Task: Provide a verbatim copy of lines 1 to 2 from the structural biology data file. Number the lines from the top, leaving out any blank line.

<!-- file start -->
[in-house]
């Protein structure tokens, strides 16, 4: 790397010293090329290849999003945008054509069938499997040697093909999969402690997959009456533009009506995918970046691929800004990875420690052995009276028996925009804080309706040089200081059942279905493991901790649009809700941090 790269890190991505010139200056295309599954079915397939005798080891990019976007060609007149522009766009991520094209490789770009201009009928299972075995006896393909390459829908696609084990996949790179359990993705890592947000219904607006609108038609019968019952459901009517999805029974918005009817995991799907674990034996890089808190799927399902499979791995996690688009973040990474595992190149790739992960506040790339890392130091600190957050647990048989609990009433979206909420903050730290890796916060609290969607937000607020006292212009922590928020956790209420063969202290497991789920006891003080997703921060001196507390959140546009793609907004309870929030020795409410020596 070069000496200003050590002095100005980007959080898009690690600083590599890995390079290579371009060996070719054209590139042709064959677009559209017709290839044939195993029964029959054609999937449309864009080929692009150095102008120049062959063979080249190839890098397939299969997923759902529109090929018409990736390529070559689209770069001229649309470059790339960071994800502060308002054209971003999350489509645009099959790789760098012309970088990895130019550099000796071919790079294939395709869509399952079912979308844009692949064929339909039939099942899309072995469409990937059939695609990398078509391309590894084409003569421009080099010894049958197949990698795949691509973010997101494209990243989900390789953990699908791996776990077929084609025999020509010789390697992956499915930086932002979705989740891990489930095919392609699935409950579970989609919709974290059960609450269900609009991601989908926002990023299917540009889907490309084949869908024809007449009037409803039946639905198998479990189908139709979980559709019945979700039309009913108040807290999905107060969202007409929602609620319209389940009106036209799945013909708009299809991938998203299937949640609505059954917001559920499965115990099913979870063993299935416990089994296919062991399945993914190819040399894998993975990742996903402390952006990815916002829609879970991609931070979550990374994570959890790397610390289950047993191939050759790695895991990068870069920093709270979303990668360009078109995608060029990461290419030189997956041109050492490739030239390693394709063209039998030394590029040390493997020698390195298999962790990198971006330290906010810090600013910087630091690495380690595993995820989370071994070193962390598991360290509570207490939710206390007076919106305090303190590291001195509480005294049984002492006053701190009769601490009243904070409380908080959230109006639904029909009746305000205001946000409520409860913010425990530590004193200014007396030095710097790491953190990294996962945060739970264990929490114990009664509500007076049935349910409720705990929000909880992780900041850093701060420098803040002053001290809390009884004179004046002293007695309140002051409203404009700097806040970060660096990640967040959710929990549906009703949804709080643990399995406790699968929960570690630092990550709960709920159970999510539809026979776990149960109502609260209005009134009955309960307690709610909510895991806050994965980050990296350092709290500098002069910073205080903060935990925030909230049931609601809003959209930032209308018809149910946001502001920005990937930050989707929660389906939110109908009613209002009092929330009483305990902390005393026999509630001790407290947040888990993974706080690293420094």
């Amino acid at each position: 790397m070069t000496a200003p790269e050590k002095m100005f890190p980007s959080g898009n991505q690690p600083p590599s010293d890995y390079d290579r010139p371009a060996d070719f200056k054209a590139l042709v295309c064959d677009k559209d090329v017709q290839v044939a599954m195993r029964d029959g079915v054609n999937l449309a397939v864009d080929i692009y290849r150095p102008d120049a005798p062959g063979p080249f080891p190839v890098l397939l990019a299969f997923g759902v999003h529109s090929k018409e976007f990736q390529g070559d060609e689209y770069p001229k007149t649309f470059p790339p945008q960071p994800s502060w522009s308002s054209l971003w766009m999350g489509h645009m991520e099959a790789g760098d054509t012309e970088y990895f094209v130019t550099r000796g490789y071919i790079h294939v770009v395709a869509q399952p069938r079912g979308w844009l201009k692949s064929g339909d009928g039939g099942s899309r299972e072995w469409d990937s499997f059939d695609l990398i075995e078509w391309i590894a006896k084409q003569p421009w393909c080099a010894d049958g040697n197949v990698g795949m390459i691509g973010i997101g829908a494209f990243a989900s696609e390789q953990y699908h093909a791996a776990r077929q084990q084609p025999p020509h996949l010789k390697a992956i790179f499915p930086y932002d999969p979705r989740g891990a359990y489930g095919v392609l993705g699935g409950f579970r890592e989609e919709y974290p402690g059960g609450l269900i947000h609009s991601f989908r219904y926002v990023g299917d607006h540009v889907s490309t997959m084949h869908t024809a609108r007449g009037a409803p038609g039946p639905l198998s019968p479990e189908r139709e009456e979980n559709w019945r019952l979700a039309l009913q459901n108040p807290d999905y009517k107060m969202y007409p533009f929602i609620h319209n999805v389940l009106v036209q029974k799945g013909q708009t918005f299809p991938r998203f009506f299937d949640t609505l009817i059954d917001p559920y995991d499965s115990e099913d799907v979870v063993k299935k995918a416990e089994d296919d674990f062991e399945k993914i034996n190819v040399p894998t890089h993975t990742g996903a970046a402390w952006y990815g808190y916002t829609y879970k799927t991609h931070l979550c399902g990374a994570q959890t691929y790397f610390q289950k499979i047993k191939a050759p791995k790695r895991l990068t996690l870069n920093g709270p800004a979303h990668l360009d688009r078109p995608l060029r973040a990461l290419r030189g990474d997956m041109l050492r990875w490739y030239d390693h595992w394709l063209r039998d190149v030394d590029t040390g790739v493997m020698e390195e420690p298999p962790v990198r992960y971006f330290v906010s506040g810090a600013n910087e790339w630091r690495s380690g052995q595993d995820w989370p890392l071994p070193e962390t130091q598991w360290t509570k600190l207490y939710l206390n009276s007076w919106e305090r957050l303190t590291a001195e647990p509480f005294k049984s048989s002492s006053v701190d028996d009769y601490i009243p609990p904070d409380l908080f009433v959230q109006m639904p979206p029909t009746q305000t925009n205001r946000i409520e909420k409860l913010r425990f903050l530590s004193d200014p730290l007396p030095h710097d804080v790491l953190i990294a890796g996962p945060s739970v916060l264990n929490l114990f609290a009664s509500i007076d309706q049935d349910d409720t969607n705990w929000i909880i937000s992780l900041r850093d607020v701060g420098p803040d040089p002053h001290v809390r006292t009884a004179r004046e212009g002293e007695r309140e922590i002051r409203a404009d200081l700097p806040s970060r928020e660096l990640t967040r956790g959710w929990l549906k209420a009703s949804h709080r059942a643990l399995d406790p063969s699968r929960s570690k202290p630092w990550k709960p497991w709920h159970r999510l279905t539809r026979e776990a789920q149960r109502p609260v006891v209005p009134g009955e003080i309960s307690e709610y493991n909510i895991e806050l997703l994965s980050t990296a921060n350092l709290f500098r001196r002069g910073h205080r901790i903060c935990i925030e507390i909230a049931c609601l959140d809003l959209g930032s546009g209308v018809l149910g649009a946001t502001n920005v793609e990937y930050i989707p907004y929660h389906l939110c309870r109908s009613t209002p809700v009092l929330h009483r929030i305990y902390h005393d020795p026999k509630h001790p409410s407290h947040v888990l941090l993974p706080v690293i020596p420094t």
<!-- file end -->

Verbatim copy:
[in-house]
């Protein structure tokens, strides 16, 4: 790397010293090329290849999003945008054509069938499997040697093909999969402690997959009456533009009506995918970046691929800004990875420690052995009276028996925009804080309706040089200081059942279905493991901790649009809700941090 790269890190991505010139200056295309599954079915397939005798080891990019976007060609007149522009766009991520094209490789770009201009009928299972075995006896393909390459829908696609084990996949790179359990993705890592947000219904607006609108038609019968019952459901009517999805029974918005009817995991799907674990034996890089808190799927399902499979791995996690688009973040990474595992190149790739992960506040790339890392130091600190957050647990048989609990009433979206909420903050730290890796916060609290969607937000607020006292212009922590928020956790209420063969202290497991789920006891003080997703921060001196507390959140546009793609907004309870929030020795409410020596 070069000496200003050590002095100005980007959080898009690690600083590599890995390079290579371009060996070719054209590139042709064959677009559209017709290839044939195993029964029959054609999937449309864009080929692009150095102008120049062959063979080249190839890098397939299969997923759902529109090929018409990736390529070559689209770069001229649309470059790339960071994800502060308002054209971003999350489509645009099959790789760098012309970088990895130019550099000796071919790079294939395709869509399952079912979308844009692949064929339909039939099942899309072995469409990937059939695609990398078509391309590894084409003569421009080099010894049958197949990698795949691509973010997101494209990243989900390789953990699908791996776990077929084609025999020509010789390697992956499915930086932002979705989740891990489930095919392609699935409950579970989609919709974290059960609450269900609009991601989908926002990023299917540009889907490309084949869908024809007449009037409803039946639905198998479990189908139709979980559709019945979700039309009913108040807290999905107060969202007409929602609620319209389940009106036209799945013909708009299809991938998203299937949640609505059954917001559920499965115990099913979870063993299935416990089994296919062991399945993914190819040399894998993975990742996903402390952006990815916002829609879970991609931070979550990374994570959890790397610390289950047993191939050759790695895991990068870069920093709270979303990668360009078109995608060029990461290419030189997956041109050492490739030239390693394709063209039998030394590029040390493997020698390195298999962790990198971006330290906010810090600013910087630091690495380690595993995820989370071994070193962390598991360290509570207490939710206390007076919106305090303190590291001195509480005294049984002492006053701190009769601490009243904070409380908080959230109006639904029909009746305000205001946000409520409860913010425990530590004193200014007396030095710097790491953190990294996962945060739970264990929490114990009664509500007076049935349910409720705990929000909880992780900041850093701060420098803040002053001290809390009884004179004046002293007695309140002051409203404009700097806040970060660096990640967040959710929990549906009703949804709080643990399995406790699968929960570690630092990550709960709920159970999510539809026979776990149960109502609260209005009134009955309960307690709610909510895991806050994965980050990296350092709290500098002069910073205080903060935990925030909230049931609601809003959209930032209308018809149910946001502001920005990937930050989707929660389906939110109908009613209002009092929330009483305990902390005393026999509630001790407290947040888990993974706080690293420094």